Waking up in an alpine wonderland with warm croissants delivered to your doorstep is just one of the many charms of the Whitepod Eco-Luxury Hotel-and the resort recently debuted a new set of timber chalets that are prefabricated and energy self-sufficient.
Located 4,600 feet above sea level, the high-altitude Whitepod resort near Monthey, Switzerland, offers cozy, low-impact hotel suites, wellness-focused amenities, and proximity to 15 miles of marked hiking trails.
Lausanne- and Los Angeles–based Montalba Architects designed the new additions to provide mountain housing for groups and families. The cabins complement the resort’s existing 18 geodesic dome–shaped tents-known as "Pods"-one of which was also designed by the firm.
The sloped terrain and the resort’s dedication to sustainability informed the architects’ decision to prefabricate the timber chalets off-site for quick and easy assembly atop foundation slabs poured on-site.
Three of the 21 chalets are finished, and an additional four chalets are slated to be completed by the end of 2020. The 14 remaining chalets are expected to be complete by the end of 2021.
The eco-chalets, the majority of which are still under construction, will be available in two layouts: a single-story 1,010-square-foot unit, and a two-story, 2,150-square-foot unit that takes advantage of the sloped landscape with living areas on the lower level and the bedrooms up above. It takes about three months to construct each single-story chalet, and it takes four to five months to complete each two-story chalet.
Once all chalets are complete, guests will be able to book all of the units in an "eco-village" that accommodates up to 54 people.
"The completion of the remaining chalets will give the image of a mountain village that blends seamlessly into the sloping landscape while mirroring the traditional chalet villages found nearby," explain the architects. "Multiple chalet exteriors have been completed with wood paneling to further blend the structures with the mountainous environment, while also evoking the design of a traditional Swiss chalet."
The day zone of each cabin comprises an open-plan living room, dining area, and kitchenette.
In addition to millwork by a local fabricator, the interiors feature a handful of locally produced furnishings-including the bedside tables and other fixed furniture elements.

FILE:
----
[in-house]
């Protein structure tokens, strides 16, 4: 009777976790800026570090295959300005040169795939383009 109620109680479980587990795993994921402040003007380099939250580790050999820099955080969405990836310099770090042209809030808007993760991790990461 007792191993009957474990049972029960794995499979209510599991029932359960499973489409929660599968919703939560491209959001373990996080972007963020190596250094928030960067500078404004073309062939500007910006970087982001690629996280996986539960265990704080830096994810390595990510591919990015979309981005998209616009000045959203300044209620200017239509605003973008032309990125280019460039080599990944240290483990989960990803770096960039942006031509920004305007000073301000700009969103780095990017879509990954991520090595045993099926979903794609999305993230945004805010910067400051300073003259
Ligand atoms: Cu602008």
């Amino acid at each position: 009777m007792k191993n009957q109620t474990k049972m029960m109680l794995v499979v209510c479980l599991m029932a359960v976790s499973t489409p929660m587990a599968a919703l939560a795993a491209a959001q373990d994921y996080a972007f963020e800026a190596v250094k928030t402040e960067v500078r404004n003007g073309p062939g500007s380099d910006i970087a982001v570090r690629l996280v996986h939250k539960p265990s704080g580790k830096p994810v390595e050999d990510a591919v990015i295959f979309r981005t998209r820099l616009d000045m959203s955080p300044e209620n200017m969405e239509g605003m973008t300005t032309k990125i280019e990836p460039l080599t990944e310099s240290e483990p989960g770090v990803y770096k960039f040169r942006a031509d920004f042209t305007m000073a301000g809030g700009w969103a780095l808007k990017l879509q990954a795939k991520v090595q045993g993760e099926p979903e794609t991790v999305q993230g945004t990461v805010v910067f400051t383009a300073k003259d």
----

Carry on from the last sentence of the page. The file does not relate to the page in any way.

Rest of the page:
Inside, the chalets are divided into "day" and "night" zones separated by a central volume containing all the service equipment. The day side holds the entrance, a spacious dining area, and a living area with a kitchenette. The night area on the other side contains three bedrooms and two baths, with each bedroom comprising a king-sized bed or twin beds to accommodate a maximum of six people per chalet.
The kitchen cabinets and appliances were also locally made.
The larch-clad chalets are minimalist in design so as not to distract from the spectacular alpine landscape. The interiors are lined in OSB wood panels with polished concrete underfoot. Large, triple-glazed windows frame views of the mountains and open up to let in natural ventilation.
Whitepod’s eco-chalets are designed for groups and families in search of a mountain escape with all the comforts of home. Breakfast is delivered daily via a 100% electric Land Rover Defender food truck, and the resort offers complimentary snowshoe and snowboard equipment, electric bike rentals, aromatherapy massages, multicourse meals at its on-site restaurant, and much more.
A peek inside one of the bedrooms. All of the beds are from Elite.
Decorative boards, external laths, OSB panels, a wind membrane, a wind barrier, and two layers of heat insulation keep temperature fluctuations to a minimum. This envelope is bolstered by an in-wall active thermal regulation system and a heat pump powered by local hydroelectric turbines to keep each chalet toasty and warm all winter long.
As part of the resort’s commitment to sustainability, all waste is recycled and ingredients are purchased locally. The staff live nearby and walk to work.
The prefab chalets are topped with zinc roofs and wrapped in locally sourced larch wood. Like the Pods and the on-site restaurant Les Cerniers, the chalets are energy self-sufficient and draw power from a hydroelectric turbine that also produces enough electricity for over 200 households.